In a weird way at my heaviest, I started feeling better mentally, it was kind of freeing... I started to accept who I was.
The second I became less self-deprecating I started to naturally eat less and lose weight. But then when I was 17 a close family member passed away quite young which was a massive shock to my system. So much so I felt like I needed to lose all of the weight as soon as I could. If I could have cut the weight off my body I would have.
This is when my obsessive behaviour began and I developed an eating disorder. I would eat the bare minimum and exercise excessively. This obviously helped me lose the weight but in a very unstable and unhealthy way. However, at the time I didn't see this as an issue because I was receiving such positive compliments and comments from everyone around me. So I kept going and lost 40 pounds in under a year. Then I was slim, but still severely depressed. I went to university and at my very worst I had a serious fear of going out anywhere, shopping, trying on clothes, changing my hair, putting on makeup... anything. I developed a phobia of looking at myself.
DID YOU HAVE A TURNING POINT?
Yes, I was in a mall with my sister, in a changing cubicle. I was sobbing and sobbing because my sister had just got a new haircut and she looked amazing... I remember thinking wow she looks so beautiful. I will never look like that.
It was in that moment I thought, ok, I need to see someone... I need help. I was 19, it had been 10 years since the terrorist attack and this yo-yo with depression, my weight and self-deprecation. It was my best year and my worst. When you're depressed it's like living in a haze, everything's grey and monotonous. Your senses, taste, everything is bland. My problem was the more I said to myself ‘no you can’t feel like this’ the worse it became. I used humour a lot to make myself feel better, to mask the pain.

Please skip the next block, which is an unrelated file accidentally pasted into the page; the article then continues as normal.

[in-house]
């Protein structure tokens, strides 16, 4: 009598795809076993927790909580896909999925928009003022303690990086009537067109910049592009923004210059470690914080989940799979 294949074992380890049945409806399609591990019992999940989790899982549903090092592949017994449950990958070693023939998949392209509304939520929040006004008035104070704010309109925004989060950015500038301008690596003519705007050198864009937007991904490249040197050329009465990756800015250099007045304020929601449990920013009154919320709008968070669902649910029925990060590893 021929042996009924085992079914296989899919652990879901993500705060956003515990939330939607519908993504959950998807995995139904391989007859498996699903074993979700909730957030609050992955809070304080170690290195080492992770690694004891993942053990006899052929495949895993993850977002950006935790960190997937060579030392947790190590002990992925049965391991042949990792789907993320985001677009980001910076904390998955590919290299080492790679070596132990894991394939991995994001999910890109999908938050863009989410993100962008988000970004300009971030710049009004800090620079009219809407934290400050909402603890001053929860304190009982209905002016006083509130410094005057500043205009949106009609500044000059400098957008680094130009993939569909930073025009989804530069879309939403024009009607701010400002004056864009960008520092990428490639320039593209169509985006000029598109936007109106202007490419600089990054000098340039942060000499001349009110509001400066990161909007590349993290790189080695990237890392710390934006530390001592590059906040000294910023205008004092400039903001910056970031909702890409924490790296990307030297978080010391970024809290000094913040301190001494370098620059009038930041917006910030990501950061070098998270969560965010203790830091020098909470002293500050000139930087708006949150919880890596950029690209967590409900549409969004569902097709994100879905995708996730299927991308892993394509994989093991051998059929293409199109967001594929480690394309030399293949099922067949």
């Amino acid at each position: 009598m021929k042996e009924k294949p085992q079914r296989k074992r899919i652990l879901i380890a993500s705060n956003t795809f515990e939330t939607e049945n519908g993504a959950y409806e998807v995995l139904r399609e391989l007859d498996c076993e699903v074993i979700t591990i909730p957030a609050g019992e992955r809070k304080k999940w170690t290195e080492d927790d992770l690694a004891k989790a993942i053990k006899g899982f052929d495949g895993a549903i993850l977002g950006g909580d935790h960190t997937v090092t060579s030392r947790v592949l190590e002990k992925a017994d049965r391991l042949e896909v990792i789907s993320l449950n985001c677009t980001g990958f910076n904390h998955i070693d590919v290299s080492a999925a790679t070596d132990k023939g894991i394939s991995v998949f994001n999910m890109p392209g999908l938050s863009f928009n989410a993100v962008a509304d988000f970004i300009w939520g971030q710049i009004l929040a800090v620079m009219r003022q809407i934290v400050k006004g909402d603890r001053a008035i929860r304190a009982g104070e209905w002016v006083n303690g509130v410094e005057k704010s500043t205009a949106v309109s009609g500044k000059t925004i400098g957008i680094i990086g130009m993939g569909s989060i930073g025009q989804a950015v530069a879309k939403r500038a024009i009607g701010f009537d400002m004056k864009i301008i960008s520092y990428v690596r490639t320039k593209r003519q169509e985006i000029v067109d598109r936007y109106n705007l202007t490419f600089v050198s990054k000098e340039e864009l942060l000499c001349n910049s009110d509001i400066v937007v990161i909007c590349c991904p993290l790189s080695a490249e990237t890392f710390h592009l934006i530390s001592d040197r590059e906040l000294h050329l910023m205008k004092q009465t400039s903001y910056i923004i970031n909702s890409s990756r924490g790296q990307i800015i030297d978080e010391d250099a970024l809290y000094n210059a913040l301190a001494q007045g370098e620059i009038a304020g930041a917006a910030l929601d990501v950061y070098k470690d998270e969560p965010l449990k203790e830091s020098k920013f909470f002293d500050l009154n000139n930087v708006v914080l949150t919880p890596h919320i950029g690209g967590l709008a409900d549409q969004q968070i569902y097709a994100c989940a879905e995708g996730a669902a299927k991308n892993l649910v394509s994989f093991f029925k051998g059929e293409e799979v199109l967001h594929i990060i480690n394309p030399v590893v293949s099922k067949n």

DID SEEKING HELP GET YOU THE ANSWERS YOU WERE LOOKING FOR?:
For me yes it definitely did. For the first time, I had an arena to speak freely in where I could say anything, I wasn't being judged I was listened to and at first, that was terrifying.
Things were difficult to bring up, it took time. I learnt a lot there and dealt with a lot of past trauma. I learnt that when you deal with trauma at a young age it hinders the way your brain develops, the way you perceive things and I realised that things like being able to fully express grief, being able to fully acknowledge your worth, self-love, self-esteem were things that I was immature at. There are a lot of things that happen to people that they don't fully deal with. Counselling helped me deal with mine.
DO YOU STILL GO TO COUNSELLING NOW?:
After several counselling sessions, I went to Hong Kong to study and spent those 6 months working as well as thinking about what I really wanted to do and what made me happy.
I made good friends and dropped the negativity out of my life. Upon my return, I went to counselling but felt a lot stronger mentally. I wasn't depressed but I realised that my mental health was a journey.
For me, it is definitely a journey with no end stop and I’m fine with that. I now just want to let other people know that they can do the same.
WHAT ADVICE WOULD YOU GIVE TO PEOPLE STRUGGLING WITH SIMILAR ISSUES TO YOURSELF? WHAT MENTAL EXERCISE REALLY WORKED FOR YOU?
Be honest with yourself. A lot of people put their problems to the back of their mind in fear of organising them, but the mind is like a closet and needs to be cleared out.
There is no major solution. Explore all the avenues that work for you. With me it was counselling but for others, it might not be. What's important is acknowledging the problem and exploring the avenues to helping manage that.
Currently, I do affirmations. I remember the first time I did an affirmation and thinking it was utterly ridiculous but for me, it works.
There was a point I said these 2 things every day when I woke up. I now say :
Again this might not work for everyone but it does for me.
I can tell you honestly I’m happier than I was last year and last year I was happier than the year before that and so on and so forth. It's going up in scale. Am I happy now? Yes, I am, thankfully... but I also know that when I’m not, that's ok. Life is unpredictable and I've learnt to accept that and enjoy my happiness now instead of worrying about when I’m next not going to feel it.
WHAT ARE YOU WANTING TO DO IN THE FUTURE?
I’m a filmmaker, and through this, I’d love to challenge society's way of how people perceive depression.
Photo Credit: Maranatha Pizarras